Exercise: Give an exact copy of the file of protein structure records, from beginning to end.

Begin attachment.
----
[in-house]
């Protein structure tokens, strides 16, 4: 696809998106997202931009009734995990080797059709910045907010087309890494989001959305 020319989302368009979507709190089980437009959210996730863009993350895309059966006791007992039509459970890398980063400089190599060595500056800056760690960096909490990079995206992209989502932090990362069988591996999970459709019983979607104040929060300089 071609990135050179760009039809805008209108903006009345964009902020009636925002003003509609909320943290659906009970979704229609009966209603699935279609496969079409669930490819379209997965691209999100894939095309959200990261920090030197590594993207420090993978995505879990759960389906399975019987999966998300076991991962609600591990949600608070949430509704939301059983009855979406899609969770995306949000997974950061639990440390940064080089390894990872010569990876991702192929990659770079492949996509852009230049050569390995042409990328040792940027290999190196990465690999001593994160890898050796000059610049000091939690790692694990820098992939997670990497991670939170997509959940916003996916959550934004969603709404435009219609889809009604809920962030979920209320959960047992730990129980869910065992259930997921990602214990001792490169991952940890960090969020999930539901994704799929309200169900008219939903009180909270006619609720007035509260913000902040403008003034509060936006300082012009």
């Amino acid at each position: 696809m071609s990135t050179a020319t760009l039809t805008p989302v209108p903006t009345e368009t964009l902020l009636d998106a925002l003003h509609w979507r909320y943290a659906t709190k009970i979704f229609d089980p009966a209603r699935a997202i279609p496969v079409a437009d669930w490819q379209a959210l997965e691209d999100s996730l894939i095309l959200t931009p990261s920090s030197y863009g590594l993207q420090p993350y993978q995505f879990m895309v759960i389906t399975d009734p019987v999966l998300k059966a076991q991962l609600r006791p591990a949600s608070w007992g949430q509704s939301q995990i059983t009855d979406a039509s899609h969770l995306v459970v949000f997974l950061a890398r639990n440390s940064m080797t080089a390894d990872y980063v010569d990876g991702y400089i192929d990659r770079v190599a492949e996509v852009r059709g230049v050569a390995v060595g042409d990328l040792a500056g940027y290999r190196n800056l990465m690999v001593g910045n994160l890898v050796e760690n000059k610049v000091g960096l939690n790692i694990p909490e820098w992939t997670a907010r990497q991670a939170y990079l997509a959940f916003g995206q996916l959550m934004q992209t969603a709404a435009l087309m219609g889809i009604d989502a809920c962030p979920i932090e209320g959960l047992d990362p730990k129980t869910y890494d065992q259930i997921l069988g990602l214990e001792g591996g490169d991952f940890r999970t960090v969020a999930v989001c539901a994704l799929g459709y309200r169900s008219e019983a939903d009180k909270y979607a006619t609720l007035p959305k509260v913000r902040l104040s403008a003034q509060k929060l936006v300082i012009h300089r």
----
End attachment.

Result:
[in-house]
């Protein structure tokens, strides 16, 4: 696809998106997202931009009734995990080797059709910045907010087309890494989001959305 020319989302368009979507709190089980437009959210996730863009993350895309059966006791007992039509459970890398980063400089190599060595500056800056760690960096909490990079995206992209989502932090990362069988591996999970459709019983979607104040929060300089 071609990135050179760009039809805008209108903006009345964009902020009636925002003003509609909320943290659906009970979704229609009966209603699935279609496969079409669930490819379209997965691209999100894939095309959200990261920090030197590594993207420090993978995505879990759960389906399975019987999966998300076991991962609600591990949600608070949430509704939301059983009855979406899609969770995306949000997974950061639990440390940064080089390894990872010569990876991702192929990659770079492949996509852009230049050569390995042409990328040792940027290999190196990465690999001593994160890898050796000059610049000091939690790692694990820098992939997670990497991670939170997509959940916003996916959550934004969603709404435009219609889809009604809920962030979920209320959960047992730990129980869910065992259930997921990602214990001792490169991952940890960090969020999930539901994704799929309200169900008219939903009180909270006619609720007035509260913000902040403008003034509060936006300082012009």
């Amino acid at each position: 696809m071609s990135t050179a020319t760009l039809t805008p989302v209108p903006t009345e368009t964009l902020l009636d998106a925002l003003h509609w979507r909320y943290a659906t709190k009970i979704f229609d089980p009966a209603r699935a997202i279609p496969v079409a437009d669930w490819q379209a959210l997965e691209d999100s996730l894939i095309l959200t931009p990261s920090s030197y863009g590594l993207q420090p993350y993978q995505f879990m895309v759960i389906t399975d009734p019987v999966l998300k059966a076991q991962l609600r006791p591990a949600s608070w007992g949430q509704s939301q995990i059983t009855d979406a039509s899609h969770l995306v459970v949000f997974l950061a890398r639990n440390s940064m080797t080089a390894d990872y980063v010569d990876g991702y400089i192929d990659r770079v190599a492949e996509v852009r059709g230049v050569a390995v060595g042409d990328l040792a500056g940027y290999r190196n800056l990465m690999v001593g910045n994160l890898v050796e760690n000059k610049v000091g960096l939690n790692i694990p909490e820098w992939t997670a907010r990497q991670a939170y990079l997509a959940f916003g995206q996916l959550m934004q992209t969603a709404a435009l087309m219609g889809i009604d989502a809920c962030p979920i932090e209320g959960l047992d990362p730990k129980t869910y890494d065992q259930i997921l069988g990602l214990e001792g591996g490169d991952f940890r999970t960090v969020a999930v989001c539901a994704l799929g459709y309200r169900s008219e019983a939903d009180k909270y979607a006619t609720l007035p959305k509260v913000r902040l104040s403008a003034q509060k929060l936006v300082i012009h300089r």